Former NFL quarterback Jim Hart, who was signed out of Southern Illinois University Carbondale as an undrafted free agent by the St. Louis football Cardinals in 1966, was added today to the team’s ring of honor in Arizona.
Hart was a four-time Pro Bowl selection and the 1974 NFL Player of the Year, known for amassing passing yardage in big chunks at a time. He teamed with former University of Missouri wide receiver Mel Gray to form a big-play tandem with come-from-behind tendencies that earned the Cardinals of the mid-70s the nickname of “Cardiac Cards.”
Hart’s name and number were unveiled in University of Phoenix Stadium at halftime of the Cardinals game with St. Louis’ other former team, the Los Angeles Rams.
“The Ring of Honor is reserved for those who have made the most extraordinary contributions to the Cardinals organization and Jim Hart is absolutely in that category,” Cardinals president Michael Bidwill said in a team statement. “When you look back at his career, two things really jump out: excellence and longevity. He is our franchise’s career leader in nearly every passing category, which is commendable in its own right.”
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At SIUC, Hart passed for 3,779 yards and 34 touchdowns and, after his NFL career, served the university as its athletic director.
Hart, 73, led the NFL with 30 interceptions during his first full season as a starter but went on to play 18 of his 19 seasons for the Cardinals before joining the Washington Redskins in 1984.
“An undrafted quarterback going on to play 18 seasons and 199 games may be even more remarkable and unlikely to ever be duplicated,” Bidwill said. “The impact he had on the Cardinals was undeniable and we are thrilled that he will have this permanent place of honor within our franchise.”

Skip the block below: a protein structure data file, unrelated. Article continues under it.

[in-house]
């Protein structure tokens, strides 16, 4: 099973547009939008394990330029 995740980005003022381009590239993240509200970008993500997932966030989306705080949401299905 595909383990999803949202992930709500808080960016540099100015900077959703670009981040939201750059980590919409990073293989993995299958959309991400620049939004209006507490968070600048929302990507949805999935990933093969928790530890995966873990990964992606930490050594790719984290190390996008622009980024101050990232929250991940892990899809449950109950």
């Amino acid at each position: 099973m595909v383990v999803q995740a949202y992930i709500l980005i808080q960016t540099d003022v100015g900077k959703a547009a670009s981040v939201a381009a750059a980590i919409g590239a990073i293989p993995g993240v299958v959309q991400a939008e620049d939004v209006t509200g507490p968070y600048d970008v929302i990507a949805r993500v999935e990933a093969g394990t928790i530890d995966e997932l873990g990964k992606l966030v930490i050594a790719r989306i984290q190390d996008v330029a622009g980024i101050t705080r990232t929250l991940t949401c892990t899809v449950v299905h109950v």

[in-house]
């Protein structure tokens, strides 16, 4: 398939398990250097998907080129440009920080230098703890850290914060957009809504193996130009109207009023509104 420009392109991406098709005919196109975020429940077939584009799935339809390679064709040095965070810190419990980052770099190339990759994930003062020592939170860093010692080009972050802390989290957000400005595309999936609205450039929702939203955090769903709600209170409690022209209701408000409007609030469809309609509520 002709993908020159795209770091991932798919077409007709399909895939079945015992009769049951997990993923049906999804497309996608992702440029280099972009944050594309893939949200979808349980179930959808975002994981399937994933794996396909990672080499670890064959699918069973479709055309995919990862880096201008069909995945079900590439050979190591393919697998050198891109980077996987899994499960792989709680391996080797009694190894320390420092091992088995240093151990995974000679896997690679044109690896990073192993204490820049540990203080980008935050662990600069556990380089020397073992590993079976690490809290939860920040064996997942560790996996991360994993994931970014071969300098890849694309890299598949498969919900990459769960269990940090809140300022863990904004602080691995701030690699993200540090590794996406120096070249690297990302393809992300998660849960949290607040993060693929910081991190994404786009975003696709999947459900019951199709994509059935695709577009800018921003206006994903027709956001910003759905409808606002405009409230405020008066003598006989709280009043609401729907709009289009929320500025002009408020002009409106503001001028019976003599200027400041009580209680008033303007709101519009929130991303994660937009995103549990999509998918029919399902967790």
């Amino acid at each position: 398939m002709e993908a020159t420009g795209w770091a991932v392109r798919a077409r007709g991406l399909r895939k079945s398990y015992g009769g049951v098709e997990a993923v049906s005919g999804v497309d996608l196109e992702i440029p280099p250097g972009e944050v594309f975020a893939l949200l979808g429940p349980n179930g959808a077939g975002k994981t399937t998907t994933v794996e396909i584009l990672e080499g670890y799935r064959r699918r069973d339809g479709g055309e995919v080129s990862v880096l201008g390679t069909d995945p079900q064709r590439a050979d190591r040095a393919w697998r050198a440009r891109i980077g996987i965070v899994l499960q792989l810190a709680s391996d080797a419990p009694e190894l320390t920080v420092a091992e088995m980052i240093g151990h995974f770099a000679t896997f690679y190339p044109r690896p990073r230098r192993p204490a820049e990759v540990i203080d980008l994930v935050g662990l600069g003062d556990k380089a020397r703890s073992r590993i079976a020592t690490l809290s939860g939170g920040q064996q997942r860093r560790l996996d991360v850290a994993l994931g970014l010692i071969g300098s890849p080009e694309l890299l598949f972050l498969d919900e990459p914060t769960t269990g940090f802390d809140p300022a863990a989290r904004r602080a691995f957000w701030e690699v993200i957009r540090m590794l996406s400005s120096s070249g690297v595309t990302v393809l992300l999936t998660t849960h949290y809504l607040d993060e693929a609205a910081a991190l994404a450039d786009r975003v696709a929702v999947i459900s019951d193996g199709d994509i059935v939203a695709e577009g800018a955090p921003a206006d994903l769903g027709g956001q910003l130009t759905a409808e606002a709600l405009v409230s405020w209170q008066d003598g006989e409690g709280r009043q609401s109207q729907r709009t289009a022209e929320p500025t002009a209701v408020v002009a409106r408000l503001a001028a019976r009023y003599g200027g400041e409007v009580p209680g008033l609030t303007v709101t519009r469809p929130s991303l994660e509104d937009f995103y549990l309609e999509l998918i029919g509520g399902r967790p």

The Arizona Cardinals invited Hart to announce their No. 1 pick in the 2017 NFL Draft. After receiving a warm welcome, he told the crowd “thanks for remembering.”
Hart completed 51.1 percent of his passes for 34,639 yards and 209 touchdowns which, by the time he retired in 1984, ranked third all-time in NFL history behind only Hall of Famers Johnny Unitas and Fran Tarkenton.
But he was a high-risk, high-reward passer — he tossed 247 interceptions in 201 career games.
His 18 seasons with the Cardinals are more than any other player. Only five other players in NFL history have spent more seasons with one team.
“I was very excited,” Hart told the team’s website. “Still am. It’s a very nice gesture. That’s the special thing about it. I’ll talk to people and they ask me, do I miss the game? No. How I could I play at this age? I miss my buddies, the guys I spent 8 to 10 hours a day with for six months a year.”
Hart’s 199 games for the Cardinals are third-most in franchise history.
The 1974 NFC Player of the Year has a franchise-best 87 wins by a quarterback. He also has the franchise record for pass attempts, completions, passing yards and passing touchdowns.
Hart’s Cardinals won at least 10 games in three consecutive seasons from 1974 through 1976.
Charles W. Bidwill, Sr. (owner), Jimmy Conzelman (coach), T Dan Dierdorf, HB John “Paddy” Driscoll, HB/DB Marshall Goldberg, WR Roy Green, CB Dick “Night Train” Lane, HB Ollie Matson, HB Ernie Nevers, S Pat Tillman, HB Charley Trippi, CB Roger Wehrli, CB Aeneas Williams, S Adrian Wilson and S Larry Wilson are also in the franchise’s Ring of Honor.